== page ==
Organic waste into vehicle fuel: HZI to build and operate Kompogas plant

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Photo: Hitachi Zosen Inova AG

Hitachi Zosen Inova is to build Scandinavia’s second Kompogas facility in Jönköping, Sweden. It will use a dry fermentation process to convert around 40,000 metric tons of organic waste a year into fuel for buses and cars, and high-grade fertilizers. The new installation will replace an existing wet fermentation facility, assuring the future of organic waste treatment, renewable fuel production, and jobs in the region.

The Swedish municipality of Jönköping has approved the sale of the existing wet fermentation facility (Jebio1) to the Swiss company Hitachi Zosen Inova (HZI) and its local partner and enabler JES & Partners AB. This will enable HZI to design, finance, build, and operate a new Kompogas dry fermentation plant (Jebio2) in the south of the city. “We’re happy to have come up with this solution. HZI will continue to ensure the sustainable treatment of local household kitchen and green waste, produce renewable fuel, and at the same time secure local jobs,” explains Fridolf Eskilsson, Director and Managing Director of Jönköping Energi AB, the current owner of Jebio1.

Helping achieve carbon neutrality

“Sweden leads the world in terms of its efforts to establish a carbon-neutral economy,” says Andres Kronenberg, Head of Business Development and Member of the Executive Board at HZI. “We are proud to be the supplier of the first-class Kompogas Anaerobic Digestion (AD) and bio-methane upgrading technologies that literally enable the regional public transport system to be run on kitchen and green waste. This plant will serve as a fine example of our company’s contribution to a carbon-free economy.”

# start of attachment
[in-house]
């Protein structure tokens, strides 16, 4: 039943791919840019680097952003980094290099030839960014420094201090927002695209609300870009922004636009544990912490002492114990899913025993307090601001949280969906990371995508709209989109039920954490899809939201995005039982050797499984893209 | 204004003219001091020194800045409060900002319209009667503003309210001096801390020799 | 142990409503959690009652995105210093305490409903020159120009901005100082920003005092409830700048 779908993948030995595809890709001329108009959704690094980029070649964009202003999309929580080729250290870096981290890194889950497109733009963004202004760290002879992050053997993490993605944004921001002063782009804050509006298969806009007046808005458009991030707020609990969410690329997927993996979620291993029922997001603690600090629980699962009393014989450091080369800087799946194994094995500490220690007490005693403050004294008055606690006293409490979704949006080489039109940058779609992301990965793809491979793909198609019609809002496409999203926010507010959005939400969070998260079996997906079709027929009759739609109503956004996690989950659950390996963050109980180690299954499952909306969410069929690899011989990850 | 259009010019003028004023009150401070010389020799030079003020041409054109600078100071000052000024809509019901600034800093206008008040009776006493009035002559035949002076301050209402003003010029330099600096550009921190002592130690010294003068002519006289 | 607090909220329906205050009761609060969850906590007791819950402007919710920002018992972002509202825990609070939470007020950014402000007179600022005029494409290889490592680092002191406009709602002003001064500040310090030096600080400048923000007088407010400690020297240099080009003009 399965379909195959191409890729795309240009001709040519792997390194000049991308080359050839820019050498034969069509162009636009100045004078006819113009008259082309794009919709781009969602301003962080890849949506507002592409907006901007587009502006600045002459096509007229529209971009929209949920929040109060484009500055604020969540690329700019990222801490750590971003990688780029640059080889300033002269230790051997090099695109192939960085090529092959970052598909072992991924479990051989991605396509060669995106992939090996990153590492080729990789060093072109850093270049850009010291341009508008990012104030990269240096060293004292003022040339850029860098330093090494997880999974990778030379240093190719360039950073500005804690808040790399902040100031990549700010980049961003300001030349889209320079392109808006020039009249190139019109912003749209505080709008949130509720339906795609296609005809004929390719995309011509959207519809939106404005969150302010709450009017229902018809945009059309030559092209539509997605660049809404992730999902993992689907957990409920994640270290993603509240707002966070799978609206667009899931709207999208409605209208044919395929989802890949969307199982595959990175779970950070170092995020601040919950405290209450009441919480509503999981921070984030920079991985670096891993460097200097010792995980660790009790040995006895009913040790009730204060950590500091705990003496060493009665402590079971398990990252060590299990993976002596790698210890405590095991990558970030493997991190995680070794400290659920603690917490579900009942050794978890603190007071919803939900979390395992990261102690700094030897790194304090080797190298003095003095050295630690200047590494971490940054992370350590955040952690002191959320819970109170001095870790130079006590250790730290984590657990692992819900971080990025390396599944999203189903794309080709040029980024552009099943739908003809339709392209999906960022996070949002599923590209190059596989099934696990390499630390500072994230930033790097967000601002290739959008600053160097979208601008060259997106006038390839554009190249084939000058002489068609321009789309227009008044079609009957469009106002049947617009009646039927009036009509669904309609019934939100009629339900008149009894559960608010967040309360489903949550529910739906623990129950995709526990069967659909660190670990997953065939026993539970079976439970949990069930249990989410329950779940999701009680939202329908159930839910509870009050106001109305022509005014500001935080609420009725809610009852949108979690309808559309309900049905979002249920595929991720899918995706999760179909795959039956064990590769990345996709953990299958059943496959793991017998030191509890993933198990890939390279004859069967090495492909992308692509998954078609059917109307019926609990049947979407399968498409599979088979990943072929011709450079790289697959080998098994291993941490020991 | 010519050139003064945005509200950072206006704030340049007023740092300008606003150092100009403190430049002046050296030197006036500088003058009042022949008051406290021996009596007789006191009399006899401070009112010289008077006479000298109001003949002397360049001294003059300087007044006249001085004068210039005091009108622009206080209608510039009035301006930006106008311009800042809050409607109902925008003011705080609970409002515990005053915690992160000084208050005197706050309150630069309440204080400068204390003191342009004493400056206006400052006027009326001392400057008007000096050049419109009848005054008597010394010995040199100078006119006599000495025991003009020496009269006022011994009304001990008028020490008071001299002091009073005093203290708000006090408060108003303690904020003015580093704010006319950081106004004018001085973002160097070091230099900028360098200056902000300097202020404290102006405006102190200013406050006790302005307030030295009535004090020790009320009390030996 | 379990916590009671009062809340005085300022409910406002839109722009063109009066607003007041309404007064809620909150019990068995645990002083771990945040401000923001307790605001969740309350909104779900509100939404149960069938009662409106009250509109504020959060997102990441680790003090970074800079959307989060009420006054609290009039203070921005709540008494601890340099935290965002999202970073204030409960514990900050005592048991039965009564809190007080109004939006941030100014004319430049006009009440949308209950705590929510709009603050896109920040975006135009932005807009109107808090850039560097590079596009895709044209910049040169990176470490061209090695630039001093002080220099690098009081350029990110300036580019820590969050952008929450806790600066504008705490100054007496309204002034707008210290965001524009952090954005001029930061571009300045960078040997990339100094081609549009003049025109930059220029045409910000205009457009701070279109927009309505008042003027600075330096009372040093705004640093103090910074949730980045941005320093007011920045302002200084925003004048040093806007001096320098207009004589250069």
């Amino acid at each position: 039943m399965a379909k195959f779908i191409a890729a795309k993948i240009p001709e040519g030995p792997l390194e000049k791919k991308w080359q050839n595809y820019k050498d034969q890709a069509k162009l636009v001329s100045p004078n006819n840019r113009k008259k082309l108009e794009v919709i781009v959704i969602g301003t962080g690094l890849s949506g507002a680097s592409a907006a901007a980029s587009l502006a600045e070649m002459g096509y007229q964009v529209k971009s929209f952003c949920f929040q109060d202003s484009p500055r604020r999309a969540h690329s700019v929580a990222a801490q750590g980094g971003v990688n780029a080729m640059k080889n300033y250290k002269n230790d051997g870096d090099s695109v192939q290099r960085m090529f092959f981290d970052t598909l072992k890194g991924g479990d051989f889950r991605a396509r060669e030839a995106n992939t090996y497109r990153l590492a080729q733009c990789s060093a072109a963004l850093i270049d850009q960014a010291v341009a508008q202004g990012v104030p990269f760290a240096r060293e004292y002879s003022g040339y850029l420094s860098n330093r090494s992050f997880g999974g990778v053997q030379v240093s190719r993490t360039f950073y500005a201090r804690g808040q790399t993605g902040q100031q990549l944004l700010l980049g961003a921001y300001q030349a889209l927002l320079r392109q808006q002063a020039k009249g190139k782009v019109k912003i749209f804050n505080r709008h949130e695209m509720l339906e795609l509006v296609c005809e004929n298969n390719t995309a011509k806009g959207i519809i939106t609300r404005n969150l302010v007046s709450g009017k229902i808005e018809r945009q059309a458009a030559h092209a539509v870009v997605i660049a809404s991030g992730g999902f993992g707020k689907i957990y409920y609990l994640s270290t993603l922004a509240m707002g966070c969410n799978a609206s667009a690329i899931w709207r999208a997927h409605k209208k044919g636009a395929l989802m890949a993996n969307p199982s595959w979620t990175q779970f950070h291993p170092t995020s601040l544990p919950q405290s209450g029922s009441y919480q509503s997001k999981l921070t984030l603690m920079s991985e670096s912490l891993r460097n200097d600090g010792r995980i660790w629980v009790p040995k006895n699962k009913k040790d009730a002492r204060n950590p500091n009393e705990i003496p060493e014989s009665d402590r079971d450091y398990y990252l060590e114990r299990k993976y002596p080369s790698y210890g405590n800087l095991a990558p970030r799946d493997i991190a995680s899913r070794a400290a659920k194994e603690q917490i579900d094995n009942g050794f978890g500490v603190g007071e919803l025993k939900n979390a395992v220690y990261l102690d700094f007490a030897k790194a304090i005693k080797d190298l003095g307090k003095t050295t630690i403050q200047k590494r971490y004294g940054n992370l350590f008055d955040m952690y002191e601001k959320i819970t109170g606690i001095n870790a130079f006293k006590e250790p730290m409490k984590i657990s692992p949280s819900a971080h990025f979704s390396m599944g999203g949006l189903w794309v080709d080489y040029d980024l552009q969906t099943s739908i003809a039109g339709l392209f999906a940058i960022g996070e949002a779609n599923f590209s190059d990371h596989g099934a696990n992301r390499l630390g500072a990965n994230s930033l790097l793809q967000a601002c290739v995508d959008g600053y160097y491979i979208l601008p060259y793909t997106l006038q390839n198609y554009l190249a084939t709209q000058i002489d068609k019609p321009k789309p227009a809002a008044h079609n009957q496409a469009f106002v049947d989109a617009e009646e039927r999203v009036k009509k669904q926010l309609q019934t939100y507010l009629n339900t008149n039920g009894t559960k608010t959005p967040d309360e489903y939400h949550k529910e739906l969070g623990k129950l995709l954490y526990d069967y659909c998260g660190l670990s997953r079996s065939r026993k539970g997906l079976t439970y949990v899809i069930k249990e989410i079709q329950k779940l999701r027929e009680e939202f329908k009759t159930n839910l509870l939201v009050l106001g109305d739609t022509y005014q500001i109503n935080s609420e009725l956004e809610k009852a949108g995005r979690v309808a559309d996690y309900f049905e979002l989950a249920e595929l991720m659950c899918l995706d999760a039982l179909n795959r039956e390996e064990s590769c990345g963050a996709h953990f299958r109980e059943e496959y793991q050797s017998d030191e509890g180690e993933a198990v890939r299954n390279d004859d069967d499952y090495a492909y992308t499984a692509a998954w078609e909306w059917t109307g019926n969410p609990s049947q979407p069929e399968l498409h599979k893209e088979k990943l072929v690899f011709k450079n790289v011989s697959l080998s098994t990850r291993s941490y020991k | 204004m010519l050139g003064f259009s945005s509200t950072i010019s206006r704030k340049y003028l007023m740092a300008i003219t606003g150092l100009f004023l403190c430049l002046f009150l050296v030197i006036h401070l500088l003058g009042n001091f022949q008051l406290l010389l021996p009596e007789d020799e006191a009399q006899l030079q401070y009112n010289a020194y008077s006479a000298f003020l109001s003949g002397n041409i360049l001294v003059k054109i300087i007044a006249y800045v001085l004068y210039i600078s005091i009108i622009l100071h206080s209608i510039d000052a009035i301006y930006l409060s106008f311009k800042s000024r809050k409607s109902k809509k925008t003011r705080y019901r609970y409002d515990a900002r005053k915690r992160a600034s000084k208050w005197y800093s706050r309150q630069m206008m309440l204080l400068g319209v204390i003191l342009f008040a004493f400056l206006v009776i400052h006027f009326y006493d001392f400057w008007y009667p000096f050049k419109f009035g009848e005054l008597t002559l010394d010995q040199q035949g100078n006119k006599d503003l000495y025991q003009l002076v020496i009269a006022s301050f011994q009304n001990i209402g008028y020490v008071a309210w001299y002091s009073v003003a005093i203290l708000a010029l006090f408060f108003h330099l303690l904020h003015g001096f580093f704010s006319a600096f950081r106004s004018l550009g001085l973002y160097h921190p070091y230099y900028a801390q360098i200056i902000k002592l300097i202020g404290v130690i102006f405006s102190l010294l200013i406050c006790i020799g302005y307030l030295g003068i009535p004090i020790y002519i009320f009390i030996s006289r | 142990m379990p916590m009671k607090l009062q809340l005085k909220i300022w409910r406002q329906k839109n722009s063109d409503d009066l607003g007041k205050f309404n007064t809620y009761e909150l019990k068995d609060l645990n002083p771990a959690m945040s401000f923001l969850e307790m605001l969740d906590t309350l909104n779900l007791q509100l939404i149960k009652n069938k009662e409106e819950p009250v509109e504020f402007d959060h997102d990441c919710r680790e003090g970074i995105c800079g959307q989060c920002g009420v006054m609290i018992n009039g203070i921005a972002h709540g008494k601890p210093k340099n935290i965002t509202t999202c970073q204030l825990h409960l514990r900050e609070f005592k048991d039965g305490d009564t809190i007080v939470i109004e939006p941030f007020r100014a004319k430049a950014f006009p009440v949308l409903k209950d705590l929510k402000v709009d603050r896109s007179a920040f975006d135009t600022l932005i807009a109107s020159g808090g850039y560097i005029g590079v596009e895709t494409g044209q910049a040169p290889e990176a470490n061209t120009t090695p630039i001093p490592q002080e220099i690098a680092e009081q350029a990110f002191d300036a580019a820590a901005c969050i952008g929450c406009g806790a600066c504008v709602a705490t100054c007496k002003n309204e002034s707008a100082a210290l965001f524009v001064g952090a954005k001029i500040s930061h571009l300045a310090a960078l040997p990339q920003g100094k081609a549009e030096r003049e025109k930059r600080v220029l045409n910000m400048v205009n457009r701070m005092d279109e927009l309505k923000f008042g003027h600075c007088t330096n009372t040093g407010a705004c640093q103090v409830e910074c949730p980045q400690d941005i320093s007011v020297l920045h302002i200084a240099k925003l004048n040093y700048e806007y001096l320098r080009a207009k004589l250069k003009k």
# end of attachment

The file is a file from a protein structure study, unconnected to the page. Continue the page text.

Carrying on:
In the future, the two Kompogas steel digesters will process up to 40,000 metric tons of organic waste a year to produce biogas, which will be upgraded and compressed to a renewable transport fuel. “Unlike the existing wet AD plant, in the dry fermentation process one of the key products is compost, a valuable soil conditioner,” says Lukas Heer, HZI’s Project Development Manager, underscoring the benefits of the Kompogas technology. “As no additional water is introduced into the process, the liquid fertilizer produced from dewatered digestate is also much richer in nutrients,” he adds.

Local business benefits

The compost will be passed back to the Municipality of Jönköping for its own use, while the liquid fertilizer will be sold to local farmers. The 35 GWh of biogas produced every year will be converted into high-grade bio-methane and sold in the form of compressed natural gas (CNG) as carbon-neutral vehicle fuel locally. HZI will take charge of operating Jebio1 at the end of 2018 until the start-up of Jebio2 by the end of 2020. Following that, the old installation will be dismantled. After Högbytorp, to the north of Stockholm, Jönköping is already HZI’s second Kompogas plant in Sweden.

Source: Hitachi Zosen Inova AG